How often do you resolve customer queries on the first call?

Obviously, most customers want immediate solutions. They want an answer to their problem so they can get back to living their life.

So it makes sense to track how effectively your company resolves queries the first time around.

According to MetricNet, the industry standard for first-call resolution (FCR) is 74%. So roughly three-quarters of contacts are resolved on the first occasion, with no follow-up required.

If your company achieves an FCR score of less than 40%, you should investigate what is preventing more customers from getting fast support.

If you are hitting 90% or more, then your customer support agents are a high-performing team.

Issues behind your first call resolution performance

The FCR metric is not as simple as it first seems.

For example, there are many ways to calculate the score, and the percentage itself rarely tells the whole story.

A low FCR score might indicate an ill-equipped support team, or it might be caused by a highly effective online support site, meaning that only the trickiest queries reach the contact centre. This is actually a very positive thing for customers (and contact centre costs) but it can mean that far fewer queries can be resolved the first time around.

Your low score does not necessarily represent a failing.

How do you measure first call resolution?

Not all FCR metrics are equal.

Before you compare your score’s with others, make sure you’re comparing apples with apples.

There is no perfect FCR measure, but by understanding the differences in approaches you can settle on a measure that works for your team. The key thing is to stick with one approach. Or if you measure multiple scores, make sure you know when you’re cross-comparing stats.

Methods of calculating FCR:

From the agent’s perspective. The agent may believe that an issue was satisfactorily resolved. Even if this belief is genuine, and not simply an effort to improve their statistics, it can produce misleading results.

From the customer’s perspective. If you ask customers whether their query is resolved, their response may differ greatly from the agent’s perspective.

Let’s imagine the customer has a technical problem. The agent knows how to fix the problem, and gives the customer the solution. From the agent’s perspective, the problem is resolved, but the customer doesn’t think the issue is resolved until they’ve applied the solution and seen the result. If you ask the customer for post-call feedback, they may regard the issue as still unresolved.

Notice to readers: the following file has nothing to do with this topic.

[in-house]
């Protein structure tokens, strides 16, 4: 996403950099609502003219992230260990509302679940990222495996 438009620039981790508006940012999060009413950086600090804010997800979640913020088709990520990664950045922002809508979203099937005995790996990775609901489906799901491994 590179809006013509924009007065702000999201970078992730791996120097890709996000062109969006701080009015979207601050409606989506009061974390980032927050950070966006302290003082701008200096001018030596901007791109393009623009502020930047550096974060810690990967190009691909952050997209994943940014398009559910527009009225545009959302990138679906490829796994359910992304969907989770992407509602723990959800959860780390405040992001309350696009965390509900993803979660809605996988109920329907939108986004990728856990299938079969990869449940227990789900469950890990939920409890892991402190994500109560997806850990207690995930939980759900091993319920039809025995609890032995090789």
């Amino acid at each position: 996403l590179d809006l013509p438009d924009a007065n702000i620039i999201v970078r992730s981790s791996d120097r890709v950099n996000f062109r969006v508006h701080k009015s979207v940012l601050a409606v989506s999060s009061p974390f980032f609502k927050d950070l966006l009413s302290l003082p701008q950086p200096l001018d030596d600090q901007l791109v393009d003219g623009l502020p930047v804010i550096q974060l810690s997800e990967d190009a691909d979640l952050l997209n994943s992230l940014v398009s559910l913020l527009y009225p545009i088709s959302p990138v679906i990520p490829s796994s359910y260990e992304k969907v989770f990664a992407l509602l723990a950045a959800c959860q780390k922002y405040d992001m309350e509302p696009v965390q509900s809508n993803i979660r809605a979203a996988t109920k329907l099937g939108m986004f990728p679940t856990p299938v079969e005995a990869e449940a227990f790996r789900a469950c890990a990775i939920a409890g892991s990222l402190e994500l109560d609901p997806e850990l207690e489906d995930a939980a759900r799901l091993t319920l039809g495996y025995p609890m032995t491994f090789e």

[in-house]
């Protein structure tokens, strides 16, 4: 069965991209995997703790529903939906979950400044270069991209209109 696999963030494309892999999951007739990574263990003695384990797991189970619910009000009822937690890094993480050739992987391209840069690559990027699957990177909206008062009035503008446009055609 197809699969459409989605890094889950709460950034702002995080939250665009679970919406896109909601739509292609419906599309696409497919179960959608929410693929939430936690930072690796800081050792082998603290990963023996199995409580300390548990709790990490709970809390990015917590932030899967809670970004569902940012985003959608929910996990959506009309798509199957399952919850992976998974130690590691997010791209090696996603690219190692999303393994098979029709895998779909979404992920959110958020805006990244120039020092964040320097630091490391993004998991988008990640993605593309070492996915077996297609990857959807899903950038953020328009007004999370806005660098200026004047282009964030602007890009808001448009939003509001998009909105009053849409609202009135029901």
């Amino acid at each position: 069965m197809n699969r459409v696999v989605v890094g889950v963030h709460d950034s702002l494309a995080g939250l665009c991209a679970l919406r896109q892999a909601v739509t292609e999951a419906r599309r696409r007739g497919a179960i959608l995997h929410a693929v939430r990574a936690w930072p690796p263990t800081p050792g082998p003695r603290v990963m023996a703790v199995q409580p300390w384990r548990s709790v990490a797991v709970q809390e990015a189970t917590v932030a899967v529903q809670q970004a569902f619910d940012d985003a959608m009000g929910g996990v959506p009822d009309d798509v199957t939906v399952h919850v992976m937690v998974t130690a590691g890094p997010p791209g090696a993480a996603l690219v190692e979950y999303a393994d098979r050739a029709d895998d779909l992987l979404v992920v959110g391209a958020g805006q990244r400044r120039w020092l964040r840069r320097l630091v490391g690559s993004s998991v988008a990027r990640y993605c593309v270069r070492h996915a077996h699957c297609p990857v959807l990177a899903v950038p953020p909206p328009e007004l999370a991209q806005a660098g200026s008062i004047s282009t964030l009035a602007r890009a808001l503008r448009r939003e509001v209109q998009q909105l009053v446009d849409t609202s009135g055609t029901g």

It’s easy to see how scores will diverge.

From system data. Your contact centre software may seem like an impartial judge of your FCR performance. But you will still have to choose parameters to decide how you measure this score. Firstly, how will you judge what constitutes a second contact? If a customer calls back the following day, this might seem an obvious sign that their issue was not resolved. But what if they are calling about a new issue? And what if a customer calls back two weeks – or two months – later? Will a billing query three weeks after a support request be considered a failure of FCR?

These are all decisions that must be made when you are building your FCR measurement operation.

By channel. If chat outperforms voice, do you really want to blend everything together? Or do you want to report FCR metrics by channel?

By contact type. This is another way to gain a clearer picture of your performance. Rather than grouping all contacts together, this involves separating contacts by type, such as billing, product and technical. This will help you identify the most challenging contact types so you can devote resources to improving performance.

How do you improve first call resolution?

Having established a routine for reporting FCR, it’s natural to begin investigating how to improve your performance.

Multi-channel

Adding more contact channels gives customers the flexibility to choose the method that is most likely to succeed. And that usually means a better FCR score.

Peer review

Do your agents review each other’s calls? Peer-reviewing call logs is a simple way to identify possible improvements and achieve greater consistency between agents.

Call monitoring

How many agent calls to you monitor per month? While the industry standard is 1 or 2 per month, many organisations fail to review contacts – and therefore fail to identify challenges and improve performance over time. If your FCR score is weak, then you should re-commit to a programme of monitoring.

Skill-based call routing

Rather than simply distributing calls to the first available agent, routing calls according to skills, knowledge and experience can boost your FCR rates.

Cheat sheets to synchronise approaches

While most contact centres believe that their agents follow a house style, the reality is that agents diverge over time. Different agents develop different approaches to resolving different issues. Some approaches are efficient and effective, while others are frustrating for customers and less effective at resolving issues.

By creating cheat sheets based on the most effective approaches to dealing with common issues, you can ensure everyone is working in the best way, and resolving more queries the first time around.

Identify knowledge gaps

Are there common queries that trip up your agents? Look for patterns in call logs, and speak to agents about the queries that they can’t resolve on first contact.

Does your organisation need support to improve first call resolutions? Our consultants understand the unique challenges facing contact centres today, and we can help you implement solutions to make you more cost effective and more efficient at dealing with a wide range of support requests.

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